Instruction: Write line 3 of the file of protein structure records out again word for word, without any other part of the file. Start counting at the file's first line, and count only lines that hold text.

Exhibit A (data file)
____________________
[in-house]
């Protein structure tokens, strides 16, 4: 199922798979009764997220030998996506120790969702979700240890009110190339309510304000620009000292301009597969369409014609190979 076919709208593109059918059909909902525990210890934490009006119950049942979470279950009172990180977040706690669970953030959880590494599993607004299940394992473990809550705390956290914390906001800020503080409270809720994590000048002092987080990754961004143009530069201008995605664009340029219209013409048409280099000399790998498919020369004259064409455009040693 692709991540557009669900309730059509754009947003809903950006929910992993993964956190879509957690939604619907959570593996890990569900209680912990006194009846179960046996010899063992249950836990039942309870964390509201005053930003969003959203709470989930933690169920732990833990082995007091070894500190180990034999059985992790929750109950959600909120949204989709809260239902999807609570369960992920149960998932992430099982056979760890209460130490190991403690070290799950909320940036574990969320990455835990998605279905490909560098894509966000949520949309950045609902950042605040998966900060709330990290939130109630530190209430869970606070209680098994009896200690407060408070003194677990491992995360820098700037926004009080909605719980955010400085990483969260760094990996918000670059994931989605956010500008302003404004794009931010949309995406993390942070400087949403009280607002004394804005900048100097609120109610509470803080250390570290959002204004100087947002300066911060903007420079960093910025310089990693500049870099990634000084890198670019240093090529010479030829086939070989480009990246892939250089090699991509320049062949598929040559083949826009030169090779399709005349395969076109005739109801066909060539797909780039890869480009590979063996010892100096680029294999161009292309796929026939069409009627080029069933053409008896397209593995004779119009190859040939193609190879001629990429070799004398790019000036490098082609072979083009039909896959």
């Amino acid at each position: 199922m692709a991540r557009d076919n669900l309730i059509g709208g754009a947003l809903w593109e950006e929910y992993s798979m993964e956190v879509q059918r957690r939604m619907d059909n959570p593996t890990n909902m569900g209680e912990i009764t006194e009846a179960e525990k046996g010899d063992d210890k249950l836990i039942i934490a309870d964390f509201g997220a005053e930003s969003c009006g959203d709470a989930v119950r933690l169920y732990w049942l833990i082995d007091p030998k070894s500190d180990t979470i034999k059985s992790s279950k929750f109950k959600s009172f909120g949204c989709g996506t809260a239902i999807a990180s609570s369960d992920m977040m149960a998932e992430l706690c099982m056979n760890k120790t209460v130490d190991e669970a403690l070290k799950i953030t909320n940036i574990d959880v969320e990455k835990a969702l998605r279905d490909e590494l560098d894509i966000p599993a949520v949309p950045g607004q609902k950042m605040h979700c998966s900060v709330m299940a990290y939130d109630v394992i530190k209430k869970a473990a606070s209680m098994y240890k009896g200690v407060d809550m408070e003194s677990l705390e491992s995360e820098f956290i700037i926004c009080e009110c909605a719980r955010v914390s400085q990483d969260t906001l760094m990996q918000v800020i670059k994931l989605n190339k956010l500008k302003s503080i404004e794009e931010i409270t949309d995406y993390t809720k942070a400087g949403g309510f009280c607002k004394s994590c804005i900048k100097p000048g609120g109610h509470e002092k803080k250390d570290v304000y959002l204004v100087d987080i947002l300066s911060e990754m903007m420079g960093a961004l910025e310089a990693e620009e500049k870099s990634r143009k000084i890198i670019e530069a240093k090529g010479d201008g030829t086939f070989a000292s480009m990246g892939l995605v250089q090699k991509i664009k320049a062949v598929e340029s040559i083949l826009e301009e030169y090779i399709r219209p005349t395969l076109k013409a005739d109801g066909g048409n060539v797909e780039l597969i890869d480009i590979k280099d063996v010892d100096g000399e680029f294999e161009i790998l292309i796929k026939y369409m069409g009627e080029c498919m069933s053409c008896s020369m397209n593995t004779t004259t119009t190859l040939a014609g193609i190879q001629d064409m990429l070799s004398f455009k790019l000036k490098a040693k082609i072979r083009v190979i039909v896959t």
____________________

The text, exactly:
């Amino acid at each position: 199922m692709a991540r557009d076919n669900l309730i059509g709208g754009a947003l809903w593109e950006e929910y992993s798979m993964e956190v879509q059918r957690r939604m619907d059909n959570p593996t890990n909902m569900g209680e912990i009764t006194e009846a179960e525990k046996g010899d063992d210890k249950l836990i039942i934490a309870d964390f509201g997220a005053e930003s969003c009006g959203d709470a989930v119950r933690l169920y732990w049942l833990i082995d007091p030998k070894s500190d180990t979470i034999k059985s992790s279950k929750f109950k959600s009172f909120g949204c989709g996506t809260a239902i999807a990180s609570s369960d992920m977040m149960a998932e992430l706690c099982m056979n760890k120790t209460v130490d190991e669970a403690l070290k799950i953030t909320n940036i574990d959880v969320e990455k835990a969702l998605r279905d490909e590494l560098d894509i966000p599993a949520v949309p950045g607004q609902k950042m605040h979700c998966s900060v709330m299940a990290y939130d109630v394992i530190k209430k869970a473990a606070s209680m098994y240890k009896g200690v407060d809550m408070e003194s677990l705390e491992s995360e820098f956290i700037i926004c009080e009110c909605a719980r955010v914390s400085q990483d969260t906001l760094m990996q918000v800020i670059k994931l989605n190339k956010l500008k302003s503080i404004e794009e931010i409270t949309d995406y993390t809720k942070a400087g949403g309510f009280c607002k004394s994590c804005i900048k100097p000048g609120g109610h509470e002092k803080k250390d570290v304000y959002l204004v100087d987080i947002l300066s911060e990754m903007m420079g960093a961004l910025e310089a990693e620009e500049k870099s990634r143009k000084i890198i670019e530069a240093k090529g010479d201008g030829t086939f070989a000292s480009m990246g892939l995605v250089q090699k991509i664009k320049a062949v598929e340029s040559i083949l826009e301009e030169y090779i399709r219209p005349t395969l076109k013409a005739d109801g066909g048409n060539v797909e780039l597969i890869d480009i590979k280099d063996v010892d100096g000399e680029f294999e161009i790998l292309i796929k026939y369409m069409g009627e080029c498919m069933s053409c008896s020369m397209n593995t004779t004259t119009t190859l040939a014609g193609i190879q001629d064409m990429l070799s004398f455009k790019l000036k490098a040693k082609i072979r083009v190979i039909v896959t």